RGGI Cap & Trade Program in U.S. to Tighten Caps

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Success in lowering emissions in the RGGI states has resulted in talk of tightening the pollution limits to further reduce greenhouse gases.

In January, six of the nine participating states – Massachusetts, Connecticut, Vermont, New York, Delaware and Rhode Island – announced they will permanently eliminate 72 percent of the unsold carbon allowances.

Originally, ten Northeast and Mid-Atlantic states – Connecticut, Delaware, Maine, Maryland, Massachusetts, New Hampshire, New Jersey, New York, Rhode Island and Vermont set up RGGI.Only New Jersey, under pressure from the Koch brothers, pulled out.  The longer that RGGI’s cap & trade has been the target of the Koch Brothers, the more popular it has become.

Chris Christie; New Jersey’s Republican Governor pulled out, quoting the Koch brothers that cap & trade was not effective, after raiding the auction fund of $65 million through June 2011, to cut the state deficit. But New Jersey has been the only state to bail. New York also temporarily raided 31.8 percent and New Hampshire, 11 percent, of their pollution auction funds, to cut state budget deficits.

New York and New Hampshire both have governors who are solidly committed to staying in, though New Hampshire’s Tea Party House installed by the Koch brothers attempted an exit last year.

Delaware also easily defeated a Koch-inspired attempt to exit RGGI.

When the caps on emitted greenhouse gases were set in 2005 by the Regional Greenhouse Gas Initiative, or RGGI, the caps were set fairly generously (188 million tons of carbon per year) because reductions in greenhouse gases appeared to be very difficult, and they wanted to ease into the program. But the cap & trade program has not just met its goal of greenhouse gas reduction, but exceeded it.

It is time to further tighten the limits, say energy experts.

The elimination of almost three quarters of the outstanding carbon permits will prevent energy suppliers from stockpiling allowances for future years  (eliminating the incentive for further greenhouse gas reductions.)

The program has succeeded, not just in reducing the region’s greenhouse gases, but by generating the funds needed to do so with what amounts to pollution fees. The auction funds have paid for efficiency improvements for businesses in all of these states, increasing their state GDP, cutting energy costs and greenhouse gas emissions. RGGI works, according to a new, independent review of RGGI by the Analysis Group.

“The region as a whole, according to a report that was done, will enjoy a $1.6 billion net economic benefit [thanks] to RGGI” said Ken Kimmell, Commissioner of the Massachusetts Department of Environmental Protection. “In addition we have created jobs and we have kept money local rather than going to coal or to gas or overseas.”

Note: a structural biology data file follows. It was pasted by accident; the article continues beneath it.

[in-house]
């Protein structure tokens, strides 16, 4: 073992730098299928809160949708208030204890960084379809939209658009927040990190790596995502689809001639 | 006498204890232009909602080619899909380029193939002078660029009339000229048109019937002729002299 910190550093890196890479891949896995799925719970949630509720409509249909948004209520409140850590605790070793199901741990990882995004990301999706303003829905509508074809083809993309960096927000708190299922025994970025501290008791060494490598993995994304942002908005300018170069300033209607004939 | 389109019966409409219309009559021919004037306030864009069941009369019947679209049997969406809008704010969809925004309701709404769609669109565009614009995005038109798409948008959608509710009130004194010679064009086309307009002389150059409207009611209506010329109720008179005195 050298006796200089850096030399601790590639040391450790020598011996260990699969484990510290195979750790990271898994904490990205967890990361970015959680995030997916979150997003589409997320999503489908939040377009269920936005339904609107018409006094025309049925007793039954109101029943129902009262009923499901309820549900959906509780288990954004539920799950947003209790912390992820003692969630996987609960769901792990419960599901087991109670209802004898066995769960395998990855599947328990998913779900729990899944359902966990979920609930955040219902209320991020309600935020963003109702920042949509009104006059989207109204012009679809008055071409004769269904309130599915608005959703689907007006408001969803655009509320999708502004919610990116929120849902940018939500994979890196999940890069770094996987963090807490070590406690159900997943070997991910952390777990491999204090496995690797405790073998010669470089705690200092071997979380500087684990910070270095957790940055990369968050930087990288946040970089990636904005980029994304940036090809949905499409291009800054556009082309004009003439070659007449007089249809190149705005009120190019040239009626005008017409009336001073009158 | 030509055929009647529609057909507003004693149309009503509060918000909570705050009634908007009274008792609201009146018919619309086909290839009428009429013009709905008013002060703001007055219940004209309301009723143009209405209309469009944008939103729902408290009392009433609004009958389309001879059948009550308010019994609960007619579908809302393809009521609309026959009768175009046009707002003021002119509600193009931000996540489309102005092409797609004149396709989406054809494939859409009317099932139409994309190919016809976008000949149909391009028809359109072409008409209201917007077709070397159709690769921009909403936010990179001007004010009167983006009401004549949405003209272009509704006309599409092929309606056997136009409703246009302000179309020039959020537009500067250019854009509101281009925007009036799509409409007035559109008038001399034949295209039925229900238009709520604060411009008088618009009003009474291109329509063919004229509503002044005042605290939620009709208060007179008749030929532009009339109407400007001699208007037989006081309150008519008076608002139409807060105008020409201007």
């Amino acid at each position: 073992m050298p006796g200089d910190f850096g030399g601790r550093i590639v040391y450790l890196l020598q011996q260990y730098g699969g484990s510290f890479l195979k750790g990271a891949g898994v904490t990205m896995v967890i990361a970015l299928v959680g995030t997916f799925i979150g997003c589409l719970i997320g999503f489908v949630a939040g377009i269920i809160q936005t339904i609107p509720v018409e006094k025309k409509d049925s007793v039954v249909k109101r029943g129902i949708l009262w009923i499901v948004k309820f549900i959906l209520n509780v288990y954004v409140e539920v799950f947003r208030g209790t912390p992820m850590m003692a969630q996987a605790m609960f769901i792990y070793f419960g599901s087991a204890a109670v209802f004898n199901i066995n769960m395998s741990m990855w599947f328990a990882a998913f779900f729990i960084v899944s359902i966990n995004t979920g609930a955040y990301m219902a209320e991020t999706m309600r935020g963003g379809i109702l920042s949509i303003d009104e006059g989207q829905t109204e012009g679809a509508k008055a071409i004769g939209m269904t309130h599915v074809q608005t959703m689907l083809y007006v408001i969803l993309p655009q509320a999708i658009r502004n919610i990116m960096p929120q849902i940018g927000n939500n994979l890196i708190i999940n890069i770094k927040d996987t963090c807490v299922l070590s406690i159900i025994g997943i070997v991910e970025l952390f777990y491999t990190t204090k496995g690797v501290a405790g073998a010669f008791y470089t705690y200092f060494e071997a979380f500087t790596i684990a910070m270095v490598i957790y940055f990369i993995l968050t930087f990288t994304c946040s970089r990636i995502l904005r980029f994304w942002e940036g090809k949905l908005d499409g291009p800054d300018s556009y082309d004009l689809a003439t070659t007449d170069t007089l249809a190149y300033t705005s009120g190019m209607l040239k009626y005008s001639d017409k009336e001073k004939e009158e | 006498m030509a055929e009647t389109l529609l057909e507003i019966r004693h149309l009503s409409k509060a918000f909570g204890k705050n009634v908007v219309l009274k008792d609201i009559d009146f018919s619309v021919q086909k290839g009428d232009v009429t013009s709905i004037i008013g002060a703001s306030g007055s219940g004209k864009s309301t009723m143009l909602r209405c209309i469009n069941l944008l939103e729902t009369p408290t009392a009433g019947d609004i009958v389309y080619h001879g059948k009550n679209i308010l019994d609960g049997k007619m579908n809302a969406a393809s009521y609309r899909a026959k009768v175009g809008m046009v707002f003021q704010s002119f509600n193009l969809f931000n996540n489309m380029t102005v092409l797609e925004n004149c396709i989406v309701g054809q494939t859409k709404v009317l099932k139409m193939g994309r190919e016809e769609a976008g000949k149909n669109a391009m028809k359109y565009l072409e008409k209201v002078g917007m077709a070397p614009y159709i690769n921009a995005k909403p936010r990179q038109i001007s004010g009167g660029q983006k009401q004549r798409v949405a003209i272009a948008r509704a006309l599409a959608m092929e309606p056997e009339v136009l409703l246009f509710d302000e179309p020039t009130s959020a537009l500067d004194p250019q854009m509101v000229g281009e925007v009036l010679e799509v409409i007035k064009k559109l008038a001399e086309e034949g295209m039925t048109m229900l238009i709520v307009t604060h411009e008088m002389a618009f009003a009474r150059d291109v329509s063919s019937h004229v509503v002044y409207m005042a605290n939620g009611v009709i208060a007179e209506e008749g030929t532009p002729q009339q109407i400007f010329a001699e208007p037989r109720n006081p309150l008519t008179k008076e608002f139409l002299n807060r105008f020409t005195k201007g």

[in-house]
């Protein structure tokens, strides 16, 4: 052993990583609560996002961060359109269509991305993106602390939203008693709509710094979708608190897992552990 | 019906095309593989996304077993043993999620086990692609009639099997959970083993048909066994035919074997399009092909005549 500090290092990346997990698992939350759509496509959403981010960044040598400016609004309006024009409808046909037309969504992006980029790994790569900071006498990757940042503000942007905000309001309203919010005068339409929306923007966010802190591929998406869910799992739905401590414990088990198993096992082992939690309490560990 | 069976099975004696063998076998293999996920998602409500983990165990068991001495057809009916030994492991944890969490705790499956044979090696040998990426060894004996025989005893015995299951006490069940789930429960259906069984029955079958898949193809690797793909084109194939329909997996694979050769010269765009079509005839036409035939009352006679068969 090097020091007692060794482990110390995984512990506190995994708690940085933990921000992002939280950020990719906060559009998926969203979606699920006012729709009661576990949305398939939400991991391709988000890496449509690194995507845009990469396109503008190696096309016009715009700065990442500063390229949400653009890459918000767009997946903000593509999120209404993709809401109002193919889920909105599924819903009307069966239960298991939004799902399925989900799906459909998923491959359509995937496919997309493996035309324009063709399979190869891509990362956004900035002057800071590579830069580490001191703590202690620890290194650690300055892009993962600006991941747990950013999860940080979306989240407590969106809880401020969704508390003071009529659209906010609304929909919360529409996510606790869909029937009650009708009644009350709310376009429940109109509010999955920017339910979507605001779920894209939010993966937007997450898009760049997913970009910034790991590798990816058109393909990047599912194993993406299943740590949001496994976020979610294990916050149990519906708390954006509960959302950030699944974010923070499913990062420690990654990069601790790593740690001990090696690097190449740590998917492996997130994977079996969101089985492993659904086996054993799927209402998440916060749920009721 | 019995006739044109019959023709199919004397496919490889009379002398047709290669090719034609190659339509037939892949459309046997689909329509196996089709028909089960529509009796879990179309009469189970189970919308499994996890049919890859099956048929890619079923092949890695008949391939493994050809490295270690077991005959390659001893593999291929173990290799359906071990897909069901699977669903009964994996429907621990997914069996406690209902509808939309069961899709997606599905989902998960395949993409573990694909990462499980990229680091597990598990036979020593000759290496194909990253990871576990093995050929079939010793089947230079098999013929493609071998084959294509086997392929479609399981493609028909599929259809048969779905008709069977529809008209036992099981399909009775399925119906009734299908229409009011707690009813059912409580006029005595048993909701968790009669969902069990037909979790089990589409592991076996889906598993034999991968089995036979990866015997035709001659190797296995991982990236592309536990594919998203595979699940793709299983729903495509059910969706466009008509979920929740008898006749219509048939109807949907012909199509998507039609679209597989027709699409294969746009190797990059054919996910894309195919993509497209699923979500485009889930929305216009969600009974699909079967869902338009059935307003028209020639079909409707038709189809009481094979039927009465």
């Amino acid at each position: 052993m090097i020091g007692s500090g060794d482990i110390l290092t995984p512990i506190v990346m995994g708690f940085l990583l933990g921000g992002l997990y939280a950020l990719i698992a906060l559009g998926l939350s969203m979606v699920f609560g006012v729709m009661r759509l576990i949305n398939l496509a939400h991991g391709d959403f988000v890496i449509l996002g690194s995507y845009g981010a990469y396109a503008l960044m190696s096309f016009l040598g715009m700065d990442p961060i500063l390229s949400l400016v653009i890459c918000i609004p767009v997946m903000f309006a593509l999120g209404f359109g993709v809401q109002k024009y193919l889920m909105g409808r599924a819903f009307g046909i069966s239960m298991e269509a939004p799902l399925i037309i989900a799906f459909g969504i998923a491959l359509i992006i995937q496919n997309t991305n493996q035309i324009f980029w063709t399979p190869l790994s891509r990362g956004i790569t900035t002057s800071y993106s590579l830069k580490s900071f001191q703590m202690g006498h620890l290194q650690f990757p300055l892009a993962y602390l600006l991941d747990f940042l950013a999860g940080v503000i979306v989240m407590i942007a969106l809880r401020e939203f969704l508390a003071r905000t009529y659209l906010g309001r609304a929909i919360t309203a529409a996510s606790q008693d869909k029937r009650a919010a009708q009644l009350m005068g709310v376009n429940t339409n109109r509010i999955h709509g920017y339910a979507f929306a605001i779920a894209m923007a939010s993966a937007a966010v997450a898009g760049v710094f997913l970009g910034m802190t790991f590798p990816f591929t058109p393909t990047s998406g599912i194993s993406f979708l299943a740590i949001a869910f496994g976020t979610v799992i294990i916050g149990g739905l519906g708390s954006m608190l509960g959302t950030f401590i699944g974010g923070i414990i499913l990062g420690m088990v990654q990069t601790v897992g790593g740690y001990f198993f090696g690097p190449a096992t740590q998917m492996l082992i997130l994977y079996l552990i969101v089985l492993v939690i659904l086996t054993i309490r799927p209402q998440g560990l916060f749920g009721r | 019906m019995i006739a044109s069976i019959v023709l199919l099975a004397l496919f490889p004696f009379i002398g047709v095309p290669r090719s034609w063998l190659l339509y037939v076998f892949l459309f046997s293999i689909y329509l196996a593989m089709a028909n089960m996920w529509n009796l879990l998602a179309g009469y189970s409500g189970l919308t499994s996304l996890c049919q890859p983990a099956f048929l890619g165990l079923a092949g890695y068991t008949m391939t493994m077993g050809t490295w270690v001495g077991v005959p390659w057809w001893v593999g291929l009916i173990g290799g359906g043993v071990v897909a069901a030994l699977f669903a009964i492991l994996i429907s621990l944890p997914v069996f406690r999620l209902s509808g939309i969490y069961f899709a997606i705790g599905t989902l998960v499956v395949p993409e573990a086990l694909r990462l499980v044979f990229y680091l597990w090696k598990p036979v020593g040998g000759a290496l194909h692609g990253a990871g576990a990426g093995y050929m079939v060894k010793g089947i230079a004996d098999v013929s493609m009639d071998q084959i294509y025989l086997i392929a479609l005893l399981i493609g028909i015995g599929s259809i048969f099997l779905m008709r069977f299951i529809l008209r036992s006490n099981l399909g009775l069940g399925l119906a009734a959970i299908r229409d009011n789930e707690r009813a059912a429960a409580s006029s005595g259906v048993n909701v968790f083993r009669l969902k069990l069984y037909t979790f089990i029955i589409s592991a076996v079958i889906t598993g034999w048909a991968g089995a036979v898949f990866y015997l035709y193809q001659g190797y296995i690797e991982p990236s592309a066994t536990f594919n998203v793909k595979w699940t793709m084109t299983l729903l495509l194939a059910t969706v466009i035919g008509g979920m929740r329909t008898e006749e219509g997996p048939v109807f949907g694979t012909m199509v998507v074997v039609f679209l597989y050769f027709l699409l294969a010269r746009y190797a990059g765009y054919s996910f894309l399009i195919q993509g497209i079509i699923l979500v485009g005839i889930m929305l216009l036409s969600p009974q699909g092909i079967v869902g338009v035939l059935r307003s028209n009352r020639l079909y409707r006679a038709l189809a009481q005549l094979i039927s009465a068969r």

Through the end of 2010 – state totals from the auctions ranged from $282,272,683 for New York, $147,530,363 for Maryland and $123,229,478 for Massachusetts to $5,701,535 for tiny Vermont. New Jersey would have been number two after New York, but because Christie pulled out, its total was just $102,223,63.

According to the 2011 RGGI Allowance Proceeds (pdf) – that features stories from each state about retrofits for specific businesses, non-profits and homes to lower energy costs – about half (52 percent) of the auction proceeds have been spent on “the low-hanging fruit” of energy efficiency measures that reduce energy consumption.

It typically costs about 2.5 cents to save a kilowatt-hour of electricity though energy efficiency, and between 6 and 15 cents to generate a kilowatt-hour from conventional generation sources, so saving energy is cheaper for these state than buying power, but it takes an investment to do so, even though for each dollar invested, there are $3-$4 in savings. The auctions provide the funding for the upfront investments needed in energy efficiency.

The efficiency funds were spent on

Home weatherization and retrofitting
Incentives for energy-efficient appliances
Energy efficiency retrofits for small businesses
Educational programs for businesses and consumers
Large-scale commercial and industrial energy efficiency projects
Combined heat and power projects
Municipal clean energy projects
Energy sector occupational training programs

Although front groups funded by oil billionaires David and Charles Koch claim that RGGI has increased energy costs and burdened the economy, the opposite is true.

In New York alone, among other benefits, auction proceeds have saved New York residents $4.6 million in energy costs.

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